We know you have questions as you prepare to apply to your target business schools. What are your chances of being admitted? How can you differentiate yourself from so many other applicants? What is the best way to showcase your accomplishments or mitigate your weaknesses? Start getting answers to all your questions by taking advantage of a free 30-minute consultation with an expert from mbaMission’s Senior Consultant team. Learn more.

3/9/15

i think it's less common to come right in after 2 yrs as an analyst. usually ppl will do something else for a while. i have a friend who did banking for 2 yrs, then corp dev for 3 yrs and is starting bschool this fall. that's much more common.

i have a few friends who did consulting for 3-4 yrs and are no finishing up bschool. and a friend who went straight from his analyst program. and his company paid, not bad.

3/9/15

I've seen people do that route..but I'm kind of eager to get back to school right after this stint. Anyone in the same shoes or do something similar?

3/9/15

why do you want to go back to school now? and yes of course ppl do it, it's just going to be harder. prepare to sell yourself well.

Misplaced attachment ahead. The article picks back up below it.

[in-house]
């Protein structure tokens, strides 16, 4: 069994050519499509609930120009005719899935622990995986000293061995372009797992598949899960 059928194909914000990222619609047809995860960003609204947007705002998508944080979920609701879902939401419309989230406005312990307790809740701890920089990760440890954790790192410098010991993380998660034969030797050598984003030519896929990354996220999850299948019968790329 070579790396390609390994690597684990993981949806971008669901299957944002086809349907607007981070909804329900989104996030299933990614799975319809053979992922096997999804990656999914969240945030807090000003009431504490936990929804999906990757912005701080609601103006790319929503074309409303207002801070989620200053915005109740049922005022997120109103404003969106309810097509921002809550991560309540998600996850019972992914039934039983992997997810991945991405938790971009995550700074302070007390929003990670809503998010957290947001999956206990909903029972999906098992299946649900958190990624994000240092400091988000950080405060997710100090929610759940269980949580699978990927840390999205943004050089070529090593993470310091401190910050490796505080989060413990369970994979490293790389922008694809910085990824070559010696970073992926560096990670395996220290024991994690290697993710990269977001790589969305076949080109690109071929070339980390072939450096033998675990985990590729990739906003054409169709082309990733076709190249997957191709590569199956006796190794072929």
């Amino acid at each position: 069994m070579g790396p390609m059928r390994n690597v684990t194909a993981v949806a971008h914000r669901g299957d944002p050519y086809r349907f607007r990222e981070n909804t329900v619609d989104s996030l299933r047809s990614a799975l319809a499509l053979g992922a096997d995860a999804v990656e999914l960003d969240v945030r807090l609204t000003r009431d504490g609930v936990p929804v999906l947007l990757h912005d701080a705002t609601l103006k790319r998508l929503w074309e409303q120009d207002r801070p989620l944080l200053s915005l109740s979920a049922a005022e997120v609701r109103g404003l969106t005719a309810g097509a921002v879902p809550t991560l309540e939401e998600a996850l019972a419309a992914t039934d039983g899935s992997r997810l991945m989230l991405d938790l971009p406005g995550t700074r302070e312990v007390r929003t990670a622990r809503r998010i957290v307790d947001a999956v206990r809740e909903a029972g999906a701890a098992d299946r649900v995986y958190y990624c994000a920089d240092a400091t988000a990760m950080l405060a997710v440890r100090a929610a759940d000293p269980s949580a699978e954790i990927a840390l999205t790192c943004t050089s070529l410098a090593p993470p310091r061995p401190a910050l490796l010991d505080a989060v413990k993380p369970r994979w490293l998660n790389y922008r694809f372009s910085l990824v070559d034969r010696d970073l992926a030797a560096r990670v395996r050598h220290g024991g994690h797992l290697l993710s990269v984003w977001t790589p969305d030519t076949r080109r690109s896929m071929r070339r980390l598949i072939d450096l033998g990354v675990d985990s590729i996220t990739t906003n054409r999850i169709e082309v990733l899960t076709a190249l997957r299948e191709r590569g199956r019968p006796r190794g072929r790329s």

3/9/15

Does any one have insight as to how Top Teir Schools look at political work experience? I have a degree in Finance but I went straight to working for a politician in the nation's capital.

3/9/15

Also if you have any thoughts on recruiters views...

3/9/15

Think about competition with your peers after making it into B School (assuming your accepted).

Look at the MBA websites for a list of all the great resumes and see how you stack up?

3/9/15

I would think that recs should be the most important factor

3/9/15

See another post I made about this in more detail ( http://www.wallstreetoasis.com/forums/ask-personal... ), but a quick summary:

Jobs are assessed based on a combination of:
-Prestige of the company
-Your roles (promotions and what you did in those roles...how you are different from your peers if at all)
-Salary and salary progression (raises matter)
-How your job ties into your overall story and where you want to go after B school

3/9/15

^ what if you're in a structured program where you just progress as an Analyst (pay and title (Ex 1st, 2nd, 3rd year analyst... 70,80,90k salary)

How does a school guage progression then?

3/9/15

The above comments give a good indicator -- I would say if you made it an equation: